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The Adventures of Tom Sawyer (Enriched Classics)by Mark Twain
Synopses & Reviews
ENDURING LITERATURE ILLUMINATED
BY PRACTICAL SCHOLARSHIP
The classic tale of a carefree and courageous boy's coming-of-age in a rural Mississippi River town.
EACH ENRICHED CLASSIC EDITION INCLUDES:
A concise introduction that gives readers important background information
A chronology of the author's life and work
A timeline of significant events that provides the book's historical context
An outline of key themes and plot points to help readers form their own interpretations
Detailed explanatory notes
Critical analysis, including contemporary and modern perspectives on the work
Discussion questions to promote lively classroom and book group interaction
A list of recommended related books and films to broaden the reader's experience
Enriched Classics offer readers affordable editions of great works of literature enhanced by helpful notes and insightful commentary. The scholarship provided in Enriched Classics enables readers to appreciate, understand, and enjoy the world's finest books to their full potential.
SERIES EDITED BY CYNTHIA BRANTLEY JOHNSON
"The Adventures of Tom Sawyer" <BR>With an introduction by Robert Maniquis Mark Twain's novel is one of the first American literary masterpieces, embracing local vernacular to personify the unique small-town culture of this fledgling nation. Twain drew the adventures of the mischievous yet heroic Tom Sawyer from his own youth in a riverside Missouri town in the 1840s, and created perhaps the finest book about boyhood ever writtten. "The Adventures of Tom Sawyer" is at once a comic and poignant story about the fears and fantasies of a boy's world, and a brilliant satire of the culture and institutions of the times. One of this beloved author's most widely read works, it is hailed as an American classic.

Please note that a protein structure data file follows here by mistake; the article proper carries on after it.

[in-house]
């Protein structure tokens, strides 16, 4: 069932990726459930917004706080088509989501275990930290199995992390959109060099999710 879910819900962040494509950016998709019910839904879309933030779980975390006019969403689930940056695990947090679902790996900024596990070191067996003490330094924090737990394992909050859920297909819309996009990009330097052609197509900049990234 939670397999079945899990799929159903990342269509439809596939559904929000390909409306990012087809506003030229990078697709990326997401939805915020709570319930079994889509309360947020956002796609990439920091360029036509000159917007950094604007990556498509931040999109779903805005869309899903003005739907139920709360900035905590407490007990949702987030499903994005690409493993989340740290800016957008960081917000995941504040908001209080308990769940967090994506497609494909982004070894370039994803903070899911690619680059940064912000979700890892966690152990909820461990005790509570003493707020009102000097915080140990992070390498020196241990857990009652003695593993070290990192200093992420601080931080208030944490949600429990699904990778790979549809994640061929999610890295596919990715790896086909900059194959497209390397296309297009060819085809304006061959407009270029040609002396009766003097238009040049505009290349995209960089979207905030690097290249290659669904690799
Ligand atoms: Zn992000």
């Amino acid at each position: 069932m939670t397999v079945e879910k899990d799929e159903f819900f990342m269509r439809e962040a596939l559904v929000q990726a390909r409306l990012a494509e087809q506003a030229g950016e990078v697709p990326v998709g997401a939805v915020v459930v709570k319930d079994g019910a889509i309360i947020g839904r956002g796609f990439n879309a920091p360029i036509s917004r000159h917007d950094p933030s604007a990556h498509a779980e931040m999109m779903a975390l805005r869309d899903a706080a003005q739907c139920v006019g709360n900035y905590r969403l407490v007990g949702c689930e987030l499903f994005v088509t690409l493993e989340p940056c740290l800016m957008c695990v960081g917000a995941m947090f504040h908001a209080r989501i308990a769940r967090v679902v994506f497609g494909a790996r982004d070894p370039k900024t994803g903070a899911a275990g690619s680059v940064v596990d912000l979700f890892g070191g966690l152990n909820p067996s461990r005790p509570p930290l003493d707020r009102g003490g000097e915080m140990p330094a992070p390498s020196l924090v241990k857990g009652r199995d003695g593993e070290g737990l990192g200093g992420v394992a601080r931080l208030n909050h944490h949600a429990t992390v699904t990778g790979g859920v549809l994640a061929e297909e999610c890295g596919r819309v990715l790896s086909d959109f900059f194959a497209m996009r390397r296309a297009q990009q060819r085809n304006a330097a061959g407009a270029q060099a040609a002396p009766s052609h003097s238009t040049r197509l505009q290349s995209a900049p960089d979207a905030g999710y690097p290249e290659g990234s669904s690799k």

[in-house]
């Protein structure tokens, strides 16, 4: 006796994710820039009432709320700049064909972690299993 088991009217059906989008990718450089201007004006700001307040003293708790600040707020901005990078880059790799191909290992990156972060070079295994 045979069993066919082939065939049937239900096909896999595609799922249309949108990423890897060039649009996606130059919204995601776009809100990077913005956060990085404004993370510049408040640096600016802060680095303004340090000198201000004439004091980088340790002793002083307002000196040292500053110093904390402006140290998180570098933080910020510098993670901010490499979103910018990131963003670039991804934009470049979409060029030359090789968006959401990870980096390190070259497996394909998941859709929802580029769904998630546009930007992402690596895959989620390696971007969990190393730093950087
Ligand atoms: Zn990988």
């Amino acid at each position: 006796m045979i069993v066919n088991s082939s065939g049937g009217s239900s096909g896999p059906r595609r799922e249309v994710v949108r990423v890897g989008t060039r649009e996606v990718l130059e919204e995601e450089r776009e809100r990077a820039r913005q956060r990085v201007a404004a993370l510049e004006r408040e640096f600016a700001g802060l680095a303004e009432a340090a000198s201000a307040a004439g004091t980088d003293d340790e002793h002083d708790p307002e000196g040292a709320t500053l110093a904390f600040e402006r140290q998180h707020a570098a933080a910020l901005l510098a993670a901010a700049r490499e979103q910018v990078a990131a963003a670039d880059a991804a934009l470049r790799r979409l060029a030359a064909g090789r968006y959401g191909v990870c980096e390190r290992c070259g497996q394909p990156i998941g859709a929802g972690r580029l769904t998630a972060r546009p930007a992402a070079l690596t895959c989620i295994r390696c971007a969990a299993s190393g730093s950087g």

About the Author
Mark Twain, born Samuel Langhorne Clemens in 1835, published more than thirty literary works, including satire, historical fiction, short stories, and nonfiction. At the age of twelve, Twain left his hometown of Hannibal, Missouri, to seek work. His career encompassed a wide variety of occupations — printer, Mississippi riverboat pilot, journalist, travel writer, and publisher — which combined to furnish him with a wide knowledge of humanity and the perfect grasp of local customs and speech manifested in his writing. It wasn't until 1885, with the publication of Adventures of Huckleberry Finn, that Twain was recognized by the literary establishment as one of the greatest writers America would ever produce.
Toward the end of his life, plagued by personal tragedy and financial failure, Twain grew more and more cynical and pessimistic. Though his fame continued to widen — Yale and Oxford awarded him honorary degrees — he spent his last years in gloom and desperation. But he lives on in American letters as "the Lincoln of our literature."
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